Date: March 24, 2021
Time: 08:00am PDT
The liver is responsible for many metabolic, endocrine and exocrine functions. Approximately 2 million deaths per year are associated with liver failure. Modern 3D bioprinting technologies allied with autologous induced pluripotent stem cells (iPS)-derived grafts could represent a relevant tissue engineering approach to treat end stage liver disease patients. In this presentation, we will show how to differentiate human iPS towards relevant liver cellular phenotypes (hepatocytes, endothelial cells and mesenchymal cells) for 3D bioprinting. Also, we will evaluate the impacts of using single cell dispersion (i.e. obtained from conventional bidimensional differentiation) of iPS-derived parenchymal (i.e. hepatocyte-like cells) versus using iPS-derived hepatocyte-like cells spheroids (i.e. three-dimensional cell culture), both in combination with non-parenchymal cells, into final liver tissue functionality. These results will contribute to improve current liver bioprinting technology towards future regenerative medicine applications and liver physiology and disease modeling.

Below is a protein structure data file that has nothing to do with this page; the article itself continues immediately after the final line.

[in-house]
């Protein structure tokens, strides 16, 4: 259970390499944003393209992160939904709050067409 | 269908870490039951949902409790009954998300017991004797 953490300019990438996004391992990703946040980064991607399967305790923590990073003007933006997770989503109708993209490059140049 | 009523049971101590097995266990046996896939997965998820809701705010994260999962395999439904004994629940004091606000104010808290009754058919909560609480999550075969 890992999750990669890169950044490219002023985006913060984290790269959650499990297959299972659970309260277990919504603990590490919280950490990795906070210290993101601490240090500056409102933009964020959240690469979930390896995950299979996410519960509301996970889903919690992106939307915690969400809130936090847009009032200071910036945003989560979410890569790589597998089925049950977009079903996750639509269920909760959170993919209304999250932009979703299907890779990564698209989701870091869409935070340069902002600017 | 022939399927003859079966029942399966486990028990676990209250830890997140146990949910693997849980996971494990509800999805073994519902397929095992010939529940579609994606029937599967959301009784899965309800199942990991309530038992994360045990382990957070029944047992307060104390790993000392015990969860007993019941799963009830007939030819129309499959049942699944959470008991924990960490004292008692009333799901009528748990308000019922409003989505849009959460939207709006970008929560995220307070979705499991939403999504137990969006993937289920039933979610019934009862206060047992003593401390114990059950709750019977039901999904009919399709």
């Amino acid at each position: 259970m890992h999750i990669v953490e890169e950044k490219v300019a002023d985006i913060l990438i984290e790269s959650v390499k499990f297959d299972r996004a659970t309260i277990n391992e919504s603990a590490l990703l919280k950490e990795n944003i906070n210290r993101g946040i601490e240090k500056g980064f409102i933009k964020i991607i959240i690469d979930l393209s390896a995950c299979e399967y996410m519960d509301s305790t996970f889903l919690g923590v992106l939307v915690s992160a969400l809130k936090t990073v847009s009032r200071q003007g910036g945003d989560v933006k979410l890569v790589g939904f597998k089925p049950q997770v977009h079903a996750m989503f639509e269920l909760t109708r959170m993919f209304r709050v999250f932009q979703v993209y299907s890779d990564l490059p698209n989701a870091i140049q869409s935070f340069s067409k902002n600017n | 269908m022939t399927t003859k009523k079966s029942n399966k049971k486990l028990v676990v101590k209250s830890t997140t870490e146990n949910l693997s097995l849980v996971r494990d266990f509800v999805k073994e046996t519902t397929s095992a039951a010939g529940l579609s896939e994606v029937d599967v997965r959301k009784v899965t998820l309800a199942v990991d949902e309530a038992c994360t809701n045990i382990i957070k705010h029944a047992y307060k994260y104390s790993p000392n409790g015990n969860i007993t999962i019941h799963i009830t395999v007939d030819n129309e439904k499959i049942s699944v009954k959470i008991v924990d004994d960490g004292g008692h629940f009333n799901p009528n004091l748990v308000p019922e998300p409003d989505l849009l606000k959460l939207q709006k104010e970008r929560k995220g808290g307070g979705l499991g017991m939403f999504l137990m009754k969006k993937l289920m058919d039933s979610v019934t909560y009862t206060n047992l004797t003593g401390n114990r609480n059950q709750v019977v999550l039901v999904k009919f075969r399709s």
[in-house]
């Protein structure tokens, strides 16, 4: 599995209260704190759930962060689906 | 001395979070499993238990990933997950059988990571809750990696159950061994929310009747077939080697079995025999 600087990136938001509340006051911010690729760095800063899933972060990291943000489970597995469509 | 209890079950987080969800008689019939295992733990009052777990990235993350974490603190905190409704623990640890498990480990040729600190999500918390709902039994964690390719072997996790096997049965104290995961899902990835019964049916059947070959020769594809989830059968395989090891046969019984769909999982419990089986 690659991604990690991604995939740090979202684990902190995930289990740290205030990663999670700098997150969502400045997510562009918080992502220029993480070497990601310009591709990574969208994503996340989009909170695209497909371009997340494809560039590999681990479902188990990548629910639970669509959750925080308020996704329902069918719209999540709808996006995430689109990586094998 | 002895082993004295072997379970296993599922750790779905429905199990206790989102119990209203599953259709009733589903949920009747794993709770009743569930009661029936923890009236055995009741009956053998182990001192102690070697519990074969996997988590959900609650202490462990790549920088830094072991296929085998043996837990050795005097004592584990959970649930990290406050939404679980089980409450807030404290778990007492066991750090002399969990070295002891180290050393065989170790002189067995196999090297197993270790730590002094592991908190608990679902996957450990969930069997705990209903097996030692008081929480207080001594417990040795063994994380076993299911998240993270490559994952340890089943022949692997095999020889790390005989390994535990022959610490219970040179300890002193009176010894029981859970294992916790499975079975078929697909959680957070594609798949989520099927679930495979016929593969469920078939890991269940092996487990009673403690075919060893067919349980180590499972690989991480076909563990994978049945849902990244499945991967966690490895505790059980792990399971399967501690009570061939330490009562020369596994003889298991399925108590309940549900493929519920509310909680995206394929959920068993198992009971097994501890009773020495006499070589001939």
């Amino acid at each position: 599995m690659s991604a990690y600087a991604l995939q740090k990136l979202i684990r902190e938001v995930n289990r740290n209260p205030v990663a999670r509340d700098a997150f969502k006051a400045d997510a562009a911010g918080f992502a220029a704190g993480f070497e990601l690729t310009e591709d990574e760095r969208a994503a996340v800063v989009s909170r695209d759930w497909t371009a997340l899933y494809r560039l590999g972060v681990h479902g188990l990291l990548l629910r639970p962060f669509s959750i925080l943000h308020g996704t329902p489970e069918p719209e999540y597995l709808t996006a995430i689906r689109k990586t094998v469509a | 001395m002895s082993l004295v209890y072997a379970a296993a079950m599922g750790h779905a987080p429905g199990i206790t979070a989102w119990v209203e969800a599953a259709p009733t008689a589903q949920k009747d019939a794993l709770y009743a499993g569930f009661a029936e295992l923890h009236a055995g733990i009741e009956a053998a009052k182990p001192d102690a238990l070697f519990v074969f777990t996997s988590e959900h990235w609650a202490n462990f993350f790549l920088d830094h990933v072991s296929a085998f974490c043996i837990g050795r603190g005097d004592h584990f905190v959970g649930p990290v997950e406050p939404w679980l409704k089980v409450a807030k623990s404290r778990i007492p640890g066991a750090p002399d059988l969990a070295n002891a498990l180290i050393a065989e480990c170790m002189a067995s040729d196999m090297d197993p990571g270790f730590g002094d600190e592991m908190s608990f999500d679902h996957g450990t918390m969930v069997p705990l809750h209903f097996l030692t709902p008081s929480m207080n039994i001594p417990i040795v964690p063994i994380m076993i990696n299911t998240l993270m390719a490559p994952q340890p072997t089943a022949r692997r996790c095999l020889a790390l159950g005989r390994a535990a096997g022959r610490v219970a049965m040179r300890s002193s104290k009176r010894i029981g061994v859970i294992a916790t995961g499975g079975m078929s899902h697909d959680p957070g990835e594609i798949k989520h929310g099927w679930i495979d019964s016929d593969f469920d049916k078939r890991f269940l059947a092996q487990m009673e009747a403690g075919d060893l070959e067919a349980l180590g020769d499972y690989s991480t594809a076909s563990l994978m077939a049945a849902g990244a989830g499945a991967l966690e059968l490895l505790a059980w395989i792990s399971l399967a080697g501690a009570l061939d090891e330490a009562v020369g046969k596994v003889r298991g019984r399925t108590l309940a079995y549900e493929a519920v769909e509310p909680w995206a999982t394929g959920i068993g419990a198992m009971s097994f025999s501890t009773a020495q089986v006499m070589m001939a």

- Discuss iPS cell culture and quality control
- Describe differentiation and functional analysis of relevant liver cells phenotype (ie. hepatocytes, endothelial and MSC)
- Discuss 3D bioprinting human iPS-derived liver grafts in combination of 3D cultured hepatocyte-like cells
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